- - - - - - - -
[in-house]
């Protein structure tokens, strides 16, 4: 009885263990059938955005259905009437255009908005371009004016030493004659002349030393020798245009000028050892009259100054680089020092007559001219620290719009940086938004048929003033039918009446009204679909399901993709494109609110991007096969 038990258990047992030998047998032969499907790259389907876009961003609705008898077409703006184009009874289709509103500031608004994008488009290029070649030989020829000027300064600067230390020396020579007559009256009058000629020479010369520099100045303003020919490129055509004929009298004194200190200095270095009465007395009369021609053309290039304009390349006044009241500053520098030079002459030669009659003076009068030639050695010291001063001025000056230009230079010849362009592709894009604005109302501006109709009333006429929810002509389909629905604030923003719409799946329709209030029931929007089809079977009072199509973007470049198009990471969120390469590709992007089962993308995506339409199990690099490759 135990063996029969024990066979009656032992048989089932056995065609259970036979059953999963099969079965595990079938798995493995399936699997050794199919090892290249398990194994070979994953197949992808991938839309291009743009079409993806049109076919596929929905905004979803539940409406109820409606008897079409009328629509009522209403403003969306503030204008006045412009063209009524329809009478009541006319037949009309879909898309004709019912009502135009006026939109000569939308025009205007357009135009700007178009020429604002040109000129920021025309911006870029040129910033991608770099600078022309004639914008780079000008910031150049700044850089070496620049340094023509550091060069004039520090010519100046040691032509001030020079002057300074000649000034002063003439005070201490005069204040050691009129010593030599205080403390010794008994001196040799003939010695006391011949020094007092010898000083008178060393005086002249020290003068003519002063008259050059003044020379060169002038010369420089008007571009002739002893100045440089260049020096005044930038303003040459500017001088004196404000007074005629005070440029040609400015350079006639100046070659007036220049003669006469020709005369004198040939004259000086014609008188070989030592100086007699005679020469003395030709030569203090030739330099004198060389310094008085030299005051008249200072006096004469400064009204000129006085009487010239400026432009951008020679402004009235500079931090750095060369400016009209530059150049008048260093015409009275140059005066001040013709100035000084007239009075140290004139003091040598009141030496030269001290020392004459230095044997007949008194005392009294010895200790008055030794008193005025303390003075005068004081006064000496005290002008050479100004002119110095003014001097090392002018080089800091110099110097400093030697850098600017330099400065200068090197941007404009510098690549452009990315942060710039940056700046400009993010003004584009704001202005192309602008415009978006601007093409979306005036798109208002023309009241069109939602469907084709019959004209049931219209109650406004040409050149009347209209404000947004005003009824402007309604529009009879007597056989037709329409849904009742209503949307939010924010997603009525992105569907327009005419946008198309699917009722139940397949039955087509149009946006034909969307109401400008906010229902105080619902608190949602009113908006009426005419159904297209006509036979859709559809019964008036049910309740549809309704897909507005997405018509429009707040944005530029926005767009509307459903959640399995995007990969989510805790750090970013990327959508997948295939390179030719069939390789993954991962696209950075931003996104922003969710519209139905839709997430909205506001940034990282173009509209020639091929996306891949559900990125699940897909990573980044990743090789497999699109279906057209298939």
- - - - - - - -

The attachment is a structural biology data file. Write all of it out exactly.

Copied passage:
[in-house]
């Protein structure tokens, strides 16, 4: 009885263990059938955005259905009437255009908005371009004016030493004659002349030393020798245009000028050892009259100054680089020092007559001219620290719009940086938004048929003033039918009446009204679909399901993709494109609110991007096969 038990258990047992030998047998032969499907790259389907876009961003609705008898077409703006184009009874289709509103500031608004994008488009290029070649030989020829000027300064600067230390020396020579007559009256009058000629020479010369520099100045303003020919490129055509004929009298004194200190200095270095009465007395009369021609053309290039304009390349006044009241500053520098030079002459030669009659003076009068030639050695010291001063001025000056230009230079010849362009592709894009604005109302501006109709009333006429929810002509389909629905604030923003719409799946329709209030029931929007089809079977009072199509973007470049198009990471969120390469590709992007089962993308995506339409199990690099490759 135990063996029969024990066979009656032992048989089932056995065609259970036979059953999963099969079965595990079938798995493995399936699997050794199919090892290249398990194994070979994953197949992808991938839309291009743009079409993806049109076919596929929905905004979803539940409406109820409606008897079409009328629509009522209403403003969306503030204008006045412009063209009524329809009478009541006319037949009309879909898309004709019912009502135009006026939109000569939308025009205007357009135009700007178009020429604002040109000129920021025309911006870029040129910033991608770099600078022309004639914008780079000008910031150049700044850089070496620049340094023509550091060069004039520090010519100046040691032509001030020079002057300074000649000034002063003439005070201490005069204040050691009129010593030599205080403390010794008994001196040799003939010695006391011949020094007092010898000083008178060393005086002249020290003068003519002063008259050059003044020379060169002038010369420089008007571009002739002893100045440089260049020096005044930038303003040459500017001088004196404000007074005629005070440029040609400015350079006639100046070659007036220049003669006469020709005369004198040939004259000086014609008188070989030592100086007699005679020469003395030709030569203090030739330099004198060389310094008085030299005051008249200072006096004469400064009204000129006085009487010239400026432009951008020679402004009235500079931090750095060369400016009209530059150049008048260093015409009275140059005066001040013709100035000084007239009075140290004139003091040598009141030496030269001290020392004459230095044997007949008194005392009294010895200790008055030794008193005025303390003075005068004081006064000496005290002008050479100004002119110095003014001097090392002018080089800091110099110097400093030697850098600017330099400065200068090197941007404009510098690549452009990315942060710039940056700046400009993010003004584009704001202005192309602008415009978006601007093409979306005036798109208002023309009241069109939602469907084709019959004209049931219209109650406004040409050149009347209209404000947004005003009824402007309604529009009879007597056989037709329409849904009742209503949307939010924010997603009525992105569907327009005419946008198309699917009722139940397949039955087509149009946006034909969307109401400008906010229902105080619902608190949602009113908006009426005419159904297209006509036979859709559809019964008036049910309740549809309704897909507005997405018509429009707040944005530029926005767009509307459903959640399995995007990969989510805790750090970013990327959508997948295939390179030719069939390789993954991962696209950075931003996104922003969710519209139905839709997430909205506001940034990282173009509209020639091929996306891949559900990125699940897909990573980044990743090789497999699109279906057209298939």